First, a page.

Expert tasks FG on specialised learning institutions
President and Chief Executive Officer, Postgraduate School of Credit and Financial Management, Prof Chris Onalo has disclosed that a continuous academic and professional development is imperative to reaching the top. He noted that degree qualifications alone are not strong enough to make an average Nigerian graduate competitively at par with their counterparts in other climes.
“Employers of labour all over the world today have moved to insisting that all their employees must acquire post-university professional qualification so that they are current with learning and development. Any employee who lacks this retards his or her promotion in the organisation where he or she is working.
“When people pride themselves as “professionals”, they are simply saying that they have qualifications which are a combination of academic and professional attestations actually fast-tracking their career progressions. This is so because academic and professional qualifications tied together are not just about getting a job/career in any sector.
Prof Onalo noted that there is need for an urgent integration into the mainstream of tertiary institutions in Nigeria to ensure that their programmes and certification practices are acceptable.He added that giving institutional and programmatic accreditation to post-university specialist Institutions would help such institutions determine if they are meeting or exceeding minimum standards of quality.
“In Nigeria, we have a system which allows the National University Commission (NUC) as well as National Board for Technical Education (NBTE) solely responsible for these two important activities in our tertiary education sector. However and unfortunately too, the operational coverage of the NUC and NBTE has excluded other non-university, non-polytechnic tertiary institutions rightly known as “post-university specialised independent Institutions” whose specialist cum professional skill development programmes target people who themselves are graduates, having graduated from universities or polytechnic long ago and are working or have worked at officer, supervisory, managerial and directorate levels in their places of work.”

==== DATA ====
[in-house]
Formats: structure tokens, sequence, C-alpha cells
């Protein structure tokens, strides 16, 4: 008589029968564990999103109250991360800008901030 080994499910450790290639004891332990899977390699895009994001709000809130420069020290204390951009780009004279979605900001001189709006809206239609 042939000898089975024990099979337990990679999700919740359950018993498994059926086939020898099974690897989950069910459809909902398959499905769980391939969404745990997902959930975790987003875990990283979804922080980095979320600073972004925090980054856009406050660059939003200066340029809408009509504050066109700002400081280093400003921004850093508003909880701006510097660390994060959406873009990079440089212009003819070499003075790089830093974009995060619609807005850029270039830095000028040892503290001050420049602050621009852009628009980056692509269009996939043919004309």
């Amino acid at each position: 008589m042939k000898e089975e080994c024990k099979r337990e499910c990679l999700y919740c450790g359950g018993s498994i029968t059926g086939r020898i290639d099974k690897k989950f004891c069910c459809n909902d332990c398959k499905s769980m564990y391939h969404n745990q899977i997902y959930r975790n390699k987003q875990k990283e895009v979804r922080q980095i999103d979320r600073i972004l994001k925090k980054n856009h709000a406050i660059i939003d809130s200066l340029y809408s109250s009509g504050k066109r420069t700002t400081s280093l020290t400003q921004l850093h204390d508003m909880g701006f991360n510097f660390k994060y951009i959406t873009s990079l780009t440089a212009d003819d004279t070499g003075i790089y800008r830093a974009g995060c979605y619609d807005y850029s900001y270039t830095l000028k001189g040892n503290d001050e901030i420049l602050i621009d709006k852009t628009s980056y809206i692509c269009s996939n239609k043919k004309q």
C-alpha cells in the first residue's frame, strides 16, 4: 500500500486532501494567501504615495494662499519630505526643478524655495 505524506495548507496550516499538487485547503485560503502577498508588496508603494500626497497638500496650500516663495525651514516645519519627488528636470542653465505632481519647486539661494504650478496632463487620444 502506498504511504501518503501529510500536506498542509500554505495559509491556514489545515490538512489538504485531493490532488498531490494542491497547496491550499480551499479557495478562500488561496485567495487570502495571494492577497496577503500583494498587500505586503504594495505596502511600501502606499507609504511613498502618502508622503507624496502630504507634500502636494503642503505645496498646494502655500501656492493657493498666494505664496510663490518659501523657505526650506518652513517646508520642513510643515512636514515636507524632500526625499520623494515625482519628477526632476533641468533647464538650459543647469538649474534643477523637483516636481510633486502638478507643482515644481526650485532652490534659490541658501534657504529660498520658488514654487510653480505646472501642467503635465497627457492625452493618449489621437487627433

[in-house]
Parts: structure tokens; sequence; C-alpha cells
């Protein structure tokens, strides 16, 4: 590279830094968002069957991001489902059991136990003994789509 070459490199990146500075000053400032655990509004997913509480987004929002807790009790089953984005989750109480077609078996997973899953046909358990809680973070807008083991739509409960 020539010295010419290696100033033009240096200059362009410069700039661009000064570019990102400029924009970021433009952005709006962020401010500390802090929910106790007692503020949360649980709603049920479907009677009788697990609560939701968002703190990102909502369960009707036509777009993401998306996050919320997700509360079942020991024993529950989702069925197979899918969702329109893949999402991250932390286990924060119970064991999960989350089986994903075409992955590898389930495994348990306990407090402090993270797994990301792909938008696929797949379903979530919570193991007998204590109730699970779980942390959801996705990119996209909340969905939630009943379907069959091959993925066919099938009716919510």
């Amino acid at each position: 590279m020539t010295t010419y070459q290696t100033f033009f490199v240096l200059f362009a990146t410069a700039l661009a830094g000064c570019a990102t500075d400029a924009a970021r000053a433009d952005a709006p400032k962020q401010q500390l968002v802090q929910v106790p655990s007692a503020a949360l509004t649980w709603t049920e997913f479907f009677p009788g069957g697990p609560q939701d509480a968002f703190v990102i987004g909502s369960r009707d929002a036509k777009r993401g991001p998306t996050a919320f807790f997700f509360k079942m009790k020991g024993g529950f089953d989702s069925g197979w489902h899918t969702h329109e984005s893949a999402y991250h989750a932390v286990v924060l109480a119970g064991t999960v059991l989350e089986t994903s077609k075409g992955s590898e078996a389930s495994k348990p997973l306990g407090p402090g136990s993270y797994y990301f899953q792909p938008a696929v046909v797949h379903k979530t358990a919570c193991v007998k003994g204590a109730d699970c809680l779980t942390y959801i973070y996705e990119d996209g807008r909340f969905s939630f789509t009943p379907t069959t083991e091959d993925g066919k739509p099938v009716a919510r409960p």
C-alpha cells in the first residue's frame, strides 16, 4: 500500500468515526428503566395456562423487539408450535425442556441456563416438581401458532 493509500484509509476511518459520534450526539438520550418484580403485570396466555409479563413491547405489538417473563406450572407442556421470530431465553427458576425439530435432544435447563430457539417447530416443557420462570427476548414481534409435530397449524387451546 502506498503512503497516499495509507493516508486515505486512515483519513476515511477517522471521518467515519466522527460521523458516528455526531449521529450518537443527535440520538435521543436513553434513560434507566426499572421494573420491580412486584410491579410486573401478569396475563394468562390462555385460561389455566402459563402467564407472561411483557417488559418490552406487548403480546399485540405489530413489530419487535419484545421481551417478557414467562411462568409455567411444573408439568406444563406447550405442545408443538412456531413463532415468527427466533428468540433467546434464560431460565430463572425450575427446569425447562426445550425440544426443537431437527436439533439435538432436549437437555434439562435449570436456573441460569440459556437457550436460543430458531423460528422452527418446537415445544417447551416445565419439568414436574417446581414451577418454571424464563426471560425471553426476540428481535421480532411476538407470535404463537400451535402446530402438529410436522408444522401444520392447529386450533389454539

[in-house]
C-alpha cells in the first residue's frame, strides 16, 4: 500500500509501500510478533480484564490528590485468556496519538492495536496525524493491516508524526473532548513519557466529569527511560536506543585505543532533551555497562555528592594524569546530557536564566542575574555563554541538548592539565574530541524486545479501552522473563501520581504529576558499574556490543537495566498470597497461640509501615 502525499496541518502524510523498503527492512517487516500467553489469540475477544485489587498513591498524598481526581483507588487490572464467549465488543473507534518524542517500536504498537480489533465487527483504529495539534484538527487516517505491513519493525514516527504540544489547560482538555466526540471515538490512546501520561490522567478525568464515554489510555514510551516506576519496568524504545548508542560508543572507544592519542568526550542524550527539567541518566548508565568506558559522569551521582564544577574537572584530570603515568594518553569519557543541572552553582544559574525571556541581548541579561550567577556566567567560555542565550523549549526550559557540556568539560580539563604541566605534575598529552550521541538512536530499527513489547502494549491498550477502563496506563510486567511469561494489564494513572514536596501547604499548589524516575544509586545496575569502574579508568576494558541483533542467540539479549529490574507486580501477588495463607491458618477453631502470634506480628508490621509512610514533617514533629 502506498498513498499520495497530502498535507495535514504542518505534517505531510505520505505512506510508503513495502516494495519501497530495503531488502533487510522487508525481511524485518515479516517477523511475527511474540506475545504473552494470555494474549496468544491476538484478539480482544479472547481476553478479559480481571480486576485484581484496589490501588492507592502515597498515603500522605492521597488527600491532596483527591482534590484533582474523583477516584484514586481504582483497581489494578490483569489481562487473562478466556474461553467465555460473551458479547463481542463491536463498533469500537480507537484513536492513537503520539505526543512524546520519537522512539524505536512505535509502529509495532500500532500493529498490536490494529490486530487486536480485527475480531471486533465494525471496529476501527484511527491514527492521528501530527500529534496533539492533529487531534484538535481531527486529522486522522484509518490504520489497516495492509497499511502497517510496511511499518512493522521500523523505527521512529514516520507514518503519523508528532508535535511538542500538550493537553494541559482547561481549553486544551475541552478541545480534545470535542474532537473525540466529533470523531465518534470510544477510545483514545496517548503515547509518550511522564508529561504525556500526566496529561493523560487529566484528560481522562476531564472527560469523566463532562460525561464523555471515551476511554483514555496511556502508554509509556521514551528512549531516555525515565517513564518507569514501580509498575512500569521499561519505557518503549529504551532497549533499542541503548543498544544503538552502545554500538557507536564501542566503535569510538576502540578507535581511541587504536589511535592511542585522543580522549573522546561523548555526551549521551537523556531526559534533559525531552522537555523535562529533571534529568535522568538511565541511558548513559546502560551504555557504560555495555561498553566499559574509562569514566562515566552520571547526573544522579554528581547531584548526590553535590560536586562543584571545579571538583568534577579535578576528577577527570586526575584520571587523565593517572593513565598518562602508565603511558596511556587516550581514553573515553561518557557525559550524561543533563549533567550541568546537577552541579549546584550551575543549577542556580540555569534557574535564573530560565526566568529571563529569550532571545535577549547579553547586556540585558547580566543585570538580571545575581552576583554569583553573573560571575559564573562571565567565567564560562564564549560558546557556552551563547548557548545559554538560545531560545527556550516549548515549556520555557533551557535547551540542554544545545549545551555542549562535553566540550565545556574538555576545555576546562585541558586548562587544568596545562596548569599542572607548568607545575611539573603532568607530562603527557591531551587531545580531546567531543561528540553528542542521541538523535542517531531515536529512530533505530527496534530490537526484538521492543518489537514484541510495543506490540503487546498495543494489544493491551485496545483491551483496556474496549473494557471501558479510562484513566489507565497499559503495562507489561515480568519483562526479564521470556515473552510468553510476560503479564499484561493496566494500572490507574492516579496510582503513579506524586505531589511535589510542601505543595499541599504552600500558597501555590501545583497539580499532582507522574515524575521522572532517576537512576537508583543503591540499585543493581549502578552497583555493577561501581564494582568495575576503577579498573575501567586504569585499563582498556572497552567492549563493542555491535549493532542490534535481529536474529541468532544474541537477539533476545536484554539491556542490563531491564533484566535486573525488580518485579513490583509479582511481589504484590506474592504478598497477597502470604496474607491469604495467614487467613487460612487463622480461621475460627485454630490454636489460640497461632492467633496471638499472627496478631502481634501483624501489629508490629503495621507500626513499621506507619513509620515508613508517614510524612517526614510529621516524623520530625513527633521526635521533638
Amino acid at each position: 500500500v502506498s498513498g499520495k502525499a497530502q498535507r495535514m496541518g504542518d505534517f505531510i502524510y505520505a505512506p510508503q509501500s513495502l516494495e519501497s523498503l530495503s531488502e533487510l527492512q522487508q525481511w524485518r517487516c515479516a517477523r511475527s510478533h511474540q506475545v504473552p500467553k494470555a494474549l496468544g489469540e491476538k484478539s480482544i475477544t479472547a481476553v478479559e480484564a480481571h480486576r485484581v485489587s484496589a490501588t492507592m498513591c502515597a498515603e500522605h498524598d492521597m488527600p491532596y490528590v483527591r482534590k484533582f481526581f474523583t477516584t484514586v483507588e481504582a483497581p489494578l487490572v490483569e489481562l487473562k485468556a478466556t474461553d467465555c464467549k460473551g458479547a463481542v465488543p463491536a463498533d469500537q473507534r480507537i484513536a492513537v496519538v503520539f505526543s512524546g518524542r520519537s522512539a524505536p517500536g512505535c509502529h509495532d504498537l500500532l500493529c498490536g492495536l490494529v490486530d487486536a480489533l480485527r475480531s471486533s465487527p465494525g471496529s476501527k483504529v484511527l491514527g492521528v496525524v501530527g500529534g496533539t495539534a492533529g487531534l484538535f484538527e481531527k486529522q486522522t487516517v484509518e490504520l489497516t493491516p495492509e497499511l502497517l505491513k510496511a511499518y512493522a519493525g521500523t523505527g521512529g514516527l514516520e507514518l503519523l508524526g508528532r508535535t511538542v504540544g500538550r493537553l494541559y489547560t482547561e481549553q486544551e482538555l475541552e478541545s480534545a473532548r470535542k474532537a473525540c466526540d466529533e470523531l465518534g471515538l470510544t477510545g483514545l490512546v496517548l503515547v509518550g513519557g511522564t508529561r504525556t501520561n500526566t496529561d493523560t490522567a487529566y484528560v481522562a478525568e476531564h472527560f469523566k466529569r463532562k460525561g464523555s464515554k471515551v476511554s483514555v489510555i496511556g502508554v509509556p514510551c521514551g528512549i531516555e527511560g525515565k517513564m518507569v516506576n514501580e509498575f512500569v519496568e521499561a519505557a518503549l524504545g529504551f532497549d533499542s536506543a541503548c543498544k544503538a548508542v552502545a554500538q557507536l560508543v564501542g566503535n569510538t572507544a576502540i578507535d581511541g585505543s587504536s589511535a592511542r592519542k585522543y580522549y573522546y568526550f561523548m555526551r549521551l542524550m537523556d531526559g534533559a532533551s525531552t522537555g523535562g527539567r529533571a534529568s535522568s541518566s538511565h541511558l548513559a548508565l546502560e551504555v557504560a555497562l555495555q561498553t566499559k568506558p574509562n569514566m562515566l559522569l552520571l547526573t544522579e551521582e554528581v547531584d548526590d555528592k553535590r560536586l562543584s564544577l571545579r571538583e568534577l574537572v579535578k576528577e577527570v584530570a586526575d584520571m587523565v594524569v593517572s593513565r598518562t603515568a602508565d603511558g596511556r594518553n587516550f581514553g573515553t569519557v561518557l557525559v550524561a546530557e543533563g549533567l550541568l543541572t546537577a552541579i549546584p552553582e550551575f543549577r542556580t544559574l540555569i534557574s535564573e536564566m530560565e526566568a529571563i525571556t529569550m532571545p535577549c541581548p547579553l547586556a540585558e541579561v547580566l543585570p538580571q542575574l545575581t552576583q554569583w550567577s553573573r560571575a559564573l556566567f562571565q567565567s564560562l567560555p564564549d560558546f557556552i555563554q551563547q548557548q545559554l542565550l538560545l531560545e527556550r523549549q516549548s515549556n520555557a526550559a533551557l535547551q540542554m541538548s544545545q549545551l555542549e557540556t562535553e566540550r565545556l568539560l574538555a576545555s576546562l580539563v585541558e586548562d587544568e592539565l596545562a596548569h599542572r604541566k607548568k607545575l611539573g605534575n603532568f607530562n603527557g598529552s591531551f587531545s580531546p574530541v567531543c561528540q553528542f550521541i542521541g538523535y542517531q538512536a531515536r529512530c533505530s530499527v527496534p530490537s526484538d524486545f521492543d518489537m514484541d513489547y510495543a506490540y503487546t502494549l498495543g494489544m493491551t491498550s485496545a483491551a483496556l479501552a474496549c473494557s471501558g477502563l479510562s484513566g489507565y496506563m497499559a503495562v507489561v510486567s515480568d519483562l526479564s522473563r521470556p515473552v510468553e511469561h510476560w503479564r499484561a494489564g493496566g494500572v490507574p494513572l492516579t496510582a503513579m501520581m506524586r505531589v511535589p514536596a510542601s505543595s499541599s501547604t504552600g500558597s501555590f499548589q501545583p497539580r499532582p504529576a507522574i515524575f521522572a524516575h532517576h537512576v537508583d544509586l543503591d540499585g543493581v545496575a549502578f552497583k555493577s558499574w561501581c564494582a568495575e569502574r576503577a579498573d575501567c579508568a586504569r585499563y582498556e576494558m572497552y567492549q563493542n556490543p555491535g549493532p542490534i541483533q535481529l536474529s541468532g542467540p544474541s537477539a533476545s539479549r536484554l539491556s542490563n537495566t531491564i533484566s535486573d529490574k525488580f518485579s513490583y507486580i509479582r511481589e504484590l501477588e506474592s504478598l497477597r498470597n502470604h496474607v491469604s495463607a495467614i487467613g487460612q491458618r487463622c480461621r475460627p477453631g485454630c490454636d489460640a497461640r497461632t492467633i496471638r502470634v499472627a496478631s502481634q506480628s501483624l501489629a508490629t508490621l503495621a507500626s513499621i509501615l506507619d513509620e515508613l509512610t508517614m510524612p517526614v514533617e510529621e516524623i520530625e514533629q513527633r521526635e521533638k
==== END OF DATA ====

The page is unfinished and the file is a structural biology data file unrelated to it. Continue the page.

The expert noted that introduction of institutional and programmatic accreditation for these institutions offering specific professional academic programmes would compel them to clearly define their objectives and involve the assessment agencies in the rating of their performance.
To achieve the desired result, Onalo advocated a restructuring of the evaluation and accreditation department of the Federal Ministry of Education to take on the responsibility of providing institutional and programmatic accreditation services to the specialised institutions and their programmes in the country.
“The evaluation and accreditation department of the education ministry shall in this case provide sector-led oversight of those non-university specialised education institutions’ quality assessment arrangements. Such oversight functions should articulate fundamental principles that should apply to this sub sector irrespective of any changing national contexts. These include principles such as emphasising the role of providers in assuring the quality of the experience they offer to students, supporting student engagement, and ensuring external referencing used to measure the integrity of their awards and the quality of provision. The process should ensure that the code will continue to fulfill its role as the cornerstone for quality within this sector of specialised higher education industry, protecting the public and student interest, and championing Nigeria’s reputation for quality and standard in both academic and professional education.
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